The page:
If you are the type with a basic interest in old-fashioned lighting, then this is a good book. It's not for collectors of whatever style of lighting, and it's not a scholarly rundown of different makes, models and their histories. It talks more about the basic history, theories of operation, advantages and disadvantages and basic operating techniques with various types of non-electric lighting. It's a good basic primer for somebody who is looking for a non-electric light source for a cabin, living off the grid, historical re-creating, disaster preparation, or somebody who just happens to have an antique light. The person would have to be fairly new to non-electric lighting to benefit much. For me, I see that the author really seems to love Alladin-style wick and mantle lights. They are quite cool, but there is not enough information in the pressure lantern section to be of much use. Regarding pressure lanterns, besides about a page of basic Coleman history, it covers the safety and lighting information. Most of this information is printed on newer lanterns themselves, or else came in the little folded manual. This section also curiously covers Hurricaine-style wick lanterns, which is essentially redundant from the wick lamp section. It ignores kerosene pressure lanterns, both Coleman and Petromax-style, as well as antique match generating lanterns like the Coleman Quicklite, which are still around (I have four working examples in my garage). I understand skipping torch-lighting lanterns from a century ago, but there are enough kerosene pressure lanterns and Coleman Quicklites around to merit a few paragraphs at least. Not covering kerosene pressure lanterns is, I believe, a serious flaw for many people who would be interested in this book, since these lights are useful companions to kerosene heaters in off-the-grid situations. Personally, the book was a very short and easy read and a mild disappointment, but only because I already knew 90% of what is in it, and wanted to know more about what was notably absent. I actually loved the Aladdin lamp section, since I know little about these little wonders. If you come at it as a real novice, who has no idea how to light your cabin, it will provide a lot of good information. It's like an owner's manual for the non-electric light you found at the antique store or inherited from your grandpa. Just don't expect it to help you get your Petromax or Coleman Air-O-Lantern started.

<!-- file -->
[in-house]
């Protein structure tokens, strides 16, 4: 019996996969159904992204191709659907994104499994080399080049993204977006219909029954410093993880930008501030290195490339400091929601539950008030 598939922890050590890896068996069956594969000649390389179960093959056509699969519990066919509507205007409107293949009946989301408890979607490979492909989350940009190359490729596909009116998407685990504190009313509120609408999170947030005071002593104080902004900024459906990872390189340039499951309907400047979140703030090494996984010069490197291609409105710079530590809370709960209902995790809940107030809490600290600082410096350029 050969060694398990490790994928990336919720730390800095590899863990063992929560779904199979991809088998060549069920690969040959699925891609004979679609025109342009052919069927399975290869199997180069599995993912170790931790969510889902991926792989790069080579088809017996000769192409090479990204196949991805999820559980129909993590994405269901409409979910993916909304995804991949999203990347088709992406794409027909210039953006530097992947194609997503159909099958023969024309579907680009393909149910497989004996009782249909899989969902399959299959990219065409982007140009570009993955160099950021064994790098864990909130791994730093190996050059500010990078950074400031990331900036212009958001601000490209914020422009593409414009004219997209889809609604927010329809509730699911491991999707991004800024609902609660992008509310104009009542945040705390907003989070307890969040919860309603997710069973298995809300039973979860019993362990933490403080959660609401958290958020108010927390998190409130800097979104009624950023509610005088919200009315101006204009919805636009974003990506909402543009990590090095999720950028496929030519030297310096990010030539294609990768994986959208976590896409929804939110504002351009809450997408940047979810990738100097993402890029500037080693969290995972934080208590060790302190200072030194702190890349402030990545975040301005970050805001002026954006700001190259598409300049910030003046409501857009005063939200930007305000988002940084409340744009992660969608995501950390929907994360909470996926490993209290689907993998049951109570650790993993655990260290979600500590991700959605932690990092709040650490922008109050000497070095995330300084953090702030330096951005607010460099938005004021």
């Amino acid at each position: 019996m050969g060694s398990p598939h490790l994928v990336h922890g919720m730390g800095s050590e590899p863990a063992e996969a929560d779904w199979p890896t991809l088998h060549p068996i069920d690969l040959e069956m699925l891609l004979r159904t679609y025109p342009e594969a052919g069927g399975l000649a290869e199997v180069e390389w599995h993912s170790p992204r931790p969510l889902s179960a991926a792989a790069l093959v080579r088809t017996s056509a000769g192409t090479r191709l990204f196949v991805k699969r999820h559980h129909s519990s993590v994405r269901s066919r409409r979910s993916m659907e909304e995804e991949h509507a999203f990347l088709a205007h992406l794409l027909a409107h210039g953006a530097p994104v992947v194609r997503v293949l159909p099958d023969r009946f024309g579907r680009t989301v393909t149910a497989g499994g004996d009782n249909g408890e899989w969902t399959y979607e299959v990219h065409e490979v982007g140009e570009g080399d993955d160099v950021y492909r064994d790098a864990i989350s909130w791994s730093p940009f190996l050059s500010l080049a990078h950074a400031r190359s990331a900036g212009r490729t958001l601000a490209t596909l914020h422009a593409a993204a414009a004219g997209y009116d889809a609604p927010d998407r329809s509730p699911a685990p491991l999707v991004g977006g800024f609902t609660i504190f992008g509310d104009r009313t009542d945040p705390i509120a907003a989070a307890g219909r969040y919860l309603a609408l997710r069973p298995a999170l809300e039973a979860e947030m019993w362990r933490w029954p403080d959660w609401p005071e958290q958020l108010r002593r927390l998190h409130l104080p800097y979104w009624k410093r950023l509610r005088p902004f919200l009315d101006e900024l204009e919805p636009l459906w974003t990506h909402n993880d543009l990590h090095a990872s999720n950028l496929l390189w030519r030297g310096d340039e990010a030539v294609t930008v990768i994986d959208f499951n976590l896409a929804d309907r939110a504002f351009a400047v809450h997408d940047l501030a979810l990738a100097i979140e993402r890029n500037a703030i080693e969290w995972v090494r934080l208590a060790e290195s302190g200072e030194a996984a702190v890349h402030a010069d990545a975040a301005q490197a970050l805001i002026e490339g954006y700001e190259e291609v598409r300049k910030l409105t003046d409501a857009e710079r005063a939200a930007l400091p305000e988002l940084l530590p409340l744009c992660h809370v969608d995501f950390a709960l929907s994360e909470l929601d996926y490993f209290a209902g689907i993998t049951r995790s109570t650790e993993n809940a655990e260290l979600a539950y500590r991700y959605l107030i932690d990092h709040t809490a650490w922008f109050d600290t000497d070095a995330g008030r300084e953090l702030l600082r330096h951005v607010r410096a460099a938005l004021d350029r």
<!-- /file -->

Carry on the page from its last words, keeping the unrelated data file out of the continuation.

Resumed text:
1 of 1 people found the following review helpful
4.0 out of 5 stars Basic Introduction to Non-Electric Lighting 6 Aug 2011
By Fred E. Elum - Published on Amazon.com
Format:Paperback|Verified Purchase
The book is well written for the subject matter. It is a good primer to help you understand the basics of fire lighting your home. It is good to read if you plan to invest a substantial sum of money in fire light for your home.

If anything it could use more detail on the required maintenance of the different fire light methods. The information on lights and stoves is a little dated, but at this point nothing has changed enough to prevent the book from helping you pick the right fire(s) to light your world.